Closure moratorium: The fate of two local posts to be determined by spring

Two area post offices scheduled for possible closure have been delayed — and now Congress holds the key to their fate.
Members of Congress and the U.S. Postal Service (USPS) officials agreed Tuesday to a five-month moratorium on a plan that would potentially close post office facilities.
Democratic U.S. Sen. Sherrod Brown acclaimed the moratorium for the 120 post offices and 10 processing facilities in Ohio that have been targeted by the Postal Service as part of the proposed closure review.
“This moratorium is a win for Ohio consumers, Ohio businesses and Ohio workers,” Brown said Wed-nesday in a media teleconference. “Though the Postal Service faces serious challenges, this will provide time to reach a solution that will strengthen the USPS, instead of crippling it. It is vital that all Ohio residents and businesses receive the same level of service and access to their mail.”
The closure plan, which was initially announced in September, included halting operations at two post offices in Auglaize County. St. Johns and New Hampshire, had been targeted through the process.
Victoria Hemmert, the officer-in-charge at the St. Johns Post Office, said she is happy about the news.
“I’m glad,” Hemmert said. “I hope they get the approval they need to keep everything open.”
Hemmert said postal traffic at the St. Johns Post Office has been normal recently and has been keeping the office busy during the holiday season.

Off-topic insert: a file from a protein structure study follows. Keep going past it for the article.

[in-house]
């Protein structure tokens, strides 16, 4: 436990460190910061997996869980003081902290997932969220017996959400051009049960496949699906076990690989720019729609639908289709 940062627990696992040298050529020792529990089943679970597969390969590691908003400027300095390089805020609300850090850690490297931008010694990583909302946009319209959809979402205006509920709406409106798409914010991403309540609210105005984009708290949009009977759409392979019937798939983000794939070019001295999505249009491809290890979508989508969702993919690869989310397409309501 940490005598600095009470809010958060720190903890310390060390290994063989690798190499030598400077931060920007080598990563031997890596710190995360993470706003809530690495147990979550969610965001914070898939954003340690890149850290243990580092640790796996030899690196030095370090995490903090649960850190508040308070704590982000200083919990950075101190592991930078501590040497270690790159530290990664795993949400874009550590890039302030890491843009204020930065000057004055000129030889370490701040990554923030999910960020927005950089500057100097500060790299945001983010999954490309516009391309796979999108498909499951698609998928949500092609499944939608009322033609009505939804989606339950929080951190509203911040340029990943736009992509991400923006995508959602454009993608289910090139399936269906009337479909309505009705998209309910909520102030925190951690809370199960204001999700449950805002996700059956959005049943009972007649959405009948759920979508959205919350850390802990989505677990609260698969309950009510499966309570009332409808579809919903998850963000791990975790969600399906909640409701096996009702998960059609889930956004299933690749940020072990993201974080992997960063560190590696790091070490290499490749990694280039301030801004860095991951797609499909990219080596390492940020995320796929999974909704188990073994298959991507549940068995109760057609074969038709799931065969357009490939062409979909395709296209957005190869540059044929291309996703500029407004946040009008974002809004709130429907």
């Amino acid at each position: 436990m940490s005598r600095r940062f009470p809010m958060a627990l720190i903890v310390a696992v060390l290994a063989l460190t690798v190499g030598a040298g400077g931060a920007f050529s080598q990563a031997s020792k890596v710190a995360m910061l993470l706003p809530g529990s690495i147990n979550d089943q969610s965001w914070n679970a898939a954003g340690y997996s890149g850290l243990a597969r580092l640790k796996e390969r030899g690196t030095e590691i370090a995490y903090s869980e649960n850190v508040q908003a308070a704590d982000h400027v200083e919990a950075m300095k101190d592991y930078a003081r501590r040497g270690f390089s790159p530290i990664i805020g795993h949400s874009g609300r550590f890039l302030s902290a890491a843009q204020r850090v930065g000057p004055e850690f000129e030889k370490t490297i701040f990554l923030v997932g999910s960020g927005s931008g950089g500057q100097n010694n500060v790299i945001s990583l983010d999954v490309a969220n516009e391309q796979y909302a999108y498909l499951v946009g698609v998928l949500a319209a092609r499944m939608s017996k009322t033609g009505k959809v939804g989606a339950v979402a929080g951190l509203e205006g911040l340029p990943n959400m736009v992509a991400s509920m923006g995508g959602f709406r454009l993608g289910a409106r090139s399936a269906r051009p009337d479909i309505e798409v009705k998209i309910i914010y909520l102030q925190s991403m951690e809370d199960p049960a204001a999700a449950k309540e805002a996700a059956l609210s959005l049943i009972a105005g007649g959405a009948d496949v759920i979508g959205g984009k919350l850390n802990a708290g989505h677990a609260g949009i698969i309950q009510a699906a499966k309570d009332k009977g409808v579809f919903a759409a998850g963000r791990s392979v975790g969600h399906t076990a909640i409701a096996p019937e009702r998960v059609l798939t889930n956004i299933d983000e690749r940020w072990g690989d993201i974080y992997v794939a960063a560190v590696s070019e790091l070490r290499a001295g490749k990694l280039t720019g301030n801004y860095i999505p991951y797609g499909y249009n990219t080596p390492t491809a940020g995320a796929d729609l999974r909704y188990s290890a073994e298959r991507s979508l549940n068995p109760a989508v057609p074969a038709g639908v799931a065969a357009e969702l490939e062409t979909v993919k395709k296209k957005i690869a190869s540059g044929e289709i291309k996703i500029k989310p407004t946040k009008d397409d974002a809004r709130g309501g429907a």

“I get to keep my job for a little bit longer,” Hemmert said.
Hemmert said the decision is in Congress’ hands.
A representative from the New Hampshire Post Office said all they knew about the situation is what they read in the media. They declined to comment.
During this interim period, Postal Service officials will follow required steps for the review of the posts, and this will allow Congress time to make a final decision, come springtime.
“Before the USPS hastily closes facilities, we should examine common-sense steps to strengthen the USPS by improving its fiscal solvency,” said Brown, who is a co-sponsor of the Postal Service Protection Act. “This legislation will address the Postal Service’s fiscal troubles while maintaining jobs and high-quality service in Ohio and throughout the nation.”
Brown’s proposed legislation would address the most immediate financial problem facing the USPS by eliminating the unique requirement that the postal service pre-fund 75 years worth of future retiree health benefits in just 10 years. This mandate costs USPS between $5.4 and $5.8 billion per year, and it accounts for 100 percent of the Postal Service’s $20 billion in losses from 2007-2008.
According to studies by the Hay Group and the Segal Company, the USPS has overpaid at least $50 billion into its pension plans. Because of these overpayments, USPS has been forced to subsidize retirement accounts for the entire Federal government. This bill would allow USPS to recover these pension overpayments to both fund its retiree health benefits and cover its operational expenses.
Postmaster General Patrick Donohue said on May 15 the fate of 252 mail processing centers and 3,700 local posts nationwide will be determined.